On a trip to an art museum in Dublin, I arrive in the foyer to face a rack of dozens of donated shoes of every imaginable shape, style, size, and colour. You can’t enter the museum unless you leave your own shoes at the entrance and put on another pair from the rack. It is an odd sensation and really makes you think about who the original owner might have been. An empathetic experience. What has this got to do with the job search?
I find young people often struggle to value themselves enough and to recognise the value they bring to others. Too many hold themselves back either deliberately (out of fear) or without realising. Talking about yourself is seen as cocky or being a goody-two-shoes.
Are you too uncomfortable in your own shoes and unaware of what it feels like in the employer’s shoes to land the job you want?
Step into another’s shoes
A friend once went for an interview and got into a conversation with the interviewer about her bright red Jimmy Choo’s on the way to the interview room. She was convinced the rapport building helped her land the job!
I did not have three thousand shoes, I had one thousand and sixty. Former Phillipine First Lady, Imelda Marcos
- When have you stepped into the shoes of an employer, colleague or customer? What did you learn?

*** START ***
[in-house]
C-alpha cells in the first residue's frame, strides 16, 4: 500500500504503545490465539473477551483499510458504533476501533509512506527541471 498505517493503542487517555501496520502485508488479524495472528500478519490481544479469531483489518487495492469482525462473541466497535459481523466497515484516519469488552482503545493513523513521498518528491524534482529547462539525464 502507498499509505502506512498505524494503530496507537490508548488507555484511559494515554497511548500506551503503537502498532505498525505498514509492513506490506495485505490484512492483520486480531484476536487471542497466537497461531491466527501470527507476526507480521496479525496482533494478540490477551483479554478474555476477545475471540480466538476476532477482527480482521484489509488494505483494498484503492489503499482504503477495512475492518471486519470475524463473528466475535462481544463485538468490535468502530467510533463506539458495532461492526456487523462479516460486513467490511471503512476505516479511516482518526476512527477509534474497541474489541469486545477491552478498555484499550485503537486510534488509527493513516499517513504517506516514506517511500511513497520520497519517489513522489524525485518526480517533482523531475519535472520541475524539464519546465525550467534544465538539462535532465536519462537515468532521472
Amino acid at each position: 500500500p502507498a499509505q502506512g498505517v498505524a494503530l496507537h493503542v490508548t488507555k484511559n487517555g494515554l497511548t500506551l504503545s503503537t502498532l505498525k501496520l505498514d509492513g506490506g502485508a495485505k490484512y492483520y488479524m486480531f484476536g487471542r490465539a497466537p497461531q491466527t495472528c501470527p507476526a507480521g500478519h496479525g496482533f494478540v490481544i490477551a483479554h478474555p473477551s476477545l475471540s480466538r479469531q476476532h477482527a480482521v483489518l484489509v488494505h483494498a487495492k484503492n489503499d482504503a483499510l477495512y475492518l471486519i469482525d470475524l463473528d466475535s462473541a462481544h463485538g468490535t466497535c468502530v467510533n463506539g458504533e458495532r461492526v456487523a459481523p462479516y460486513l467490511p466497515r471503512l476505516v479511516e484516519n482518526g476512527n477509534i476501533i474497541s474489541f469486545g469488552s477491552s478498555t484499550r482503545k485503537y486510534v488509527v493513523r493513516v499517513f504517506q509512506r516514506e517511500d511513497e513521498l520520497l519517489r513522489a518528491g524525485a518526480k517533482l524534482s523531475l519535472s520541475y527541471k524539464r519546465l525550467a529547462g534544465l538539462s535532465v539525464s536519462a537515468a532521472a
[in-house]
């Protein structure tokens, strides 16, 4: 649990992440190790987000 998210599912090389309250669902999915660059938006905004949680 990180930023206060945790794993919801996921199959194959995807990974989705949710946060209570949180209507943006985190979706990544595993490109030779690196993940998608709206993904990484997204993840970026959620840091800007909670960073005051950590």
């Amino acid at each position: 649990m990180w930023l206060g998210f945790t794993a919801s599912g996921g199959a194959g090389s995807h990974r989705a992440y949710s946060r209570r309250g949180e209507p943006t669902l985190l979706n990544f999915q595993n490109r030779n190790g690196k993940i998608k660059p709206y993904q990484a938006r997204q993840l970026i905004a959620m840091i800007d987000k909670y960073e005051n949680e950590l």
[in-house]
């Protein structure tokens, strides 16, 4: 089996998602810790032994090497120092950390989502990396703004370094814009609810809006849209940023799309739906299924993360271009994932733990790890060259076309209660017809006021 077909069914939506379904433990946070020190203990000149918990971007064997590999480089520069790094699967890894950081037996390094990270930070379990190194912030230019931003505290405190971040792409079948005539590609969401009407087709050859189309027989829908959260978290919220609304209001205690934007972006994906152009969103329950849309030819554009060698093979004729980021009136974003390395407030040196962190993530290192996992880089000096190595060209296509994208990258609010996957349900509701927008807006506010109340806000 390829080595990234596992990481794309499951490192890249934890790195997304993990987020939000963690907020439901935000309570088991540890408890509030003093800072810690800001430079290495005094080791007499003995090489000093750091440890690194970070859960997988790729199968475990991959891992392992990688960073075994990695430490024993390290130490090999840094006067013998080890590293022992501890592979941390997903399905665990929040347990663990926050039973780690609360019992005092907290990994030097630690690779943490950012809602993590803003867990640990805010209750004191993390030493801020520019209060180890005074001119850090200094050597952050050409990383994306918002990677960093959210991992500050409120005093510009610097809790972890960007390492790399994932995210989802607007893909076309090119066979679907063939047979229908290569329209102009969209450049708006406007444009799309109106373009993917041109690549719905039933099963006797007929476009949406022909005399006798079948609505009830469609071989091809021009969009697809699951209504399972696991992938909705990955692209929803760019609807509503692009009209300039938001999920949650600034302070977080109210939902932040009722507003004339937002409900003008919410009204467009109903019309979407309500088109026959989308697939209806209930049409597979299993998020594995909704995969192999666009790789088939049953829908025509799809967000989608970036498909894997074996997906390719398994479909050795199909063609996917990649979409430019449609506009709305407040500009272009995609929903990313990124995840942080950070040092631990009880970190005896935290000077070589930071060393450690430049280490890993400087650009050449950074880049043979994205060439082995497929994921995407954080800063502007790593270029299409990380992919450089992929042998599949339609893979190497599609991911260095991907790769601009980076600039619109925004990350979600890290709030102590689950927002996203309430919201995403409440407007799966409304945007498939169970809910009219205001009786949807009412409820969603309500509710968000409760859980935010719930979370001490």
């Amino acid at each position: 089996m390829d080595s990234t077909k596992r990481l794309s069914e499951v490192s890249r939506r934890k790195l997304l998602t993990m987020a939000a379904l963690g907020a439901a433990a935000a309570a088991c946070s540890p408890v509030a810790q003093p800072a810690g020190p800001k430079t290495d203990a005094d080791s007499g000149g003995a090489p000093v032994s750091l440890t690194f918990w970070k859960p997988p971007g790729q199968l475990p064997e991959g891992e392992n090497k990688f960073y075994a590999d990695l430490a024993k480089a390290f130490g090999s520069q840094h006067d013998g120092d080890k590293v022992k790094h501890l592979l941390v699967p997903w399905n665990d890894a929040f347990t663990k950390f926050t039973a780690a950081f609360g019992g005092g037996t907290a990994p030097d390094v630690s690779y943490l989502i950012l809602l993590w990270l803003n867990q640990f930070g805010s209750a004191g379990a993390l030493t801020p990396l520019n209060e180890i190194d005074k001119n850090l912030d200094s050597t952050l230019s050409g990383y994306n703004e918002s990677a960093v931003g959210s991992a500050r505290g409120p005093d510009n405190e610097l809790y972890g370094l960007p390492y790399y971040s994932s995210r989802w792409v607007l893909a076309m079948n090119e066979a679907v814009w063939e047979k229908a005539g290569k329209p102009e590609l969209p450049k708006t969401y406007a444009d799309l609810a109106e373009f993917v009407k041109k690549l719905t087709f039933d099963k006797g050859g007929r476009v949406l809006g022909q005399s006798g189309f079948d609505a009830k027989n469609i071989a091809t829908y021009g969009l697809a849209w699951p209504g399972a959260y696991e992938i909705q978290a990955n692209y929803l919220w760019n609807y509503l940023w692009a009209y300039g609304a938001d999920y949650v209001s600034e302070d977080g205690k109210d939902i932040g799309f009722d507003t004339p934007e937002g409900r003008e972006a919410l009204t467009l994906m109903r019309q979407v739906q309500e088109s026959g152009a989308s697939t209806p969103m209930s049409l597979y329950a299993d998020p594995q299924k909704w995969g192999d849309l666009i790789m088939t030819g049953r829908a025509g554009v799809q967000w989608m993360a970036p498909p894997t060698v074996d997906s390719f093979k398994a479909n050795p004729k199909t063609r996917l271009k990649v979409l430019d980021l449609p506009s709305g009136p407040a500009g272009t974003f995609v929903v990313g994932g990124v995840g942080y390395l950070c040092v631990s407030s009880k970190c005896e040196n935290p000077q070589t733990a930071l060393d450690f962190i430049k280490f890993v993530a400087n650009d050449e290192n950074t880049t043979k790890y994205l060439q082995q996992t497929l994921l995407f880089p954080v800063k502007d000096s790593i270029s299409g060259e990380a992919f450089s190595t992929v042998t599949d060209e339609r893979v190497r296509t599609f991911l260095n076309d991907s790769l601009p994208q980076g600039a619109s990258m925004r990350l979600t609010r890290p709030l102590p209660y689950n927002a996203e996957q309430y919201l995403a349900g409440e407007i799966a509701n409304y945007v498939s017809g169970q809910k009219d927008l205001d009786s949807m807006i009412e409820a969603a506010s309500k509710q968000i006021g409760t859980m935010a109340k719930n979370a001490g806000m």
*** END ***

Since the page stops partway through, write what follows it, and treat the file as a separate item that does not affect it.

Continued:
- What if you filled their job shoes or shadowed them for a period?
- How about acting as a mystery customer as part of your job and career research?
- What story could you tell an employer to show your communication skills?
Being assertive about your value to an employer involves seeing things from their view as well as your own. Healthy self-esteem underpins it – knowing who you are, feeling good about yourself and being valued by others for the things you want to be valued for. If you don’t feel good about yourself, you are not going to convince an employer you will be good for them and land the job you want.
What do you want to be valued for?
Tips for Shining Assertively
- Practise being assertive – where you openly acknowledge and take into account what you want and what an employer, colleague or customer wants.
- Avoid being aggressive – seeking to achieve your goal at the expense of others.
- Avoid being passive – not standing up for yourself and what you believe in.
- Observe assertive people and develop your own style.
- Keep a diary of where you have and have not been assertive. What was your goal? The other person’s goal? What emotions did you feel and observe in the other person during the conversation? How did you and they handle those emotions? What worked for you? What will you do differently next time?
- Get a friend to observe and give you feedback on what you do well and any adjustments to make you even better at being assertive.
I like Cinderella, I really do. She has a good work ethic. And she likes shoes. The fairytale is all about the shoe in the end. Amy Adams
Choose the behaviour that leads to the result you want. When the shoe fits, talk with assertiveness and pride if you want to be a shoe-in for the job.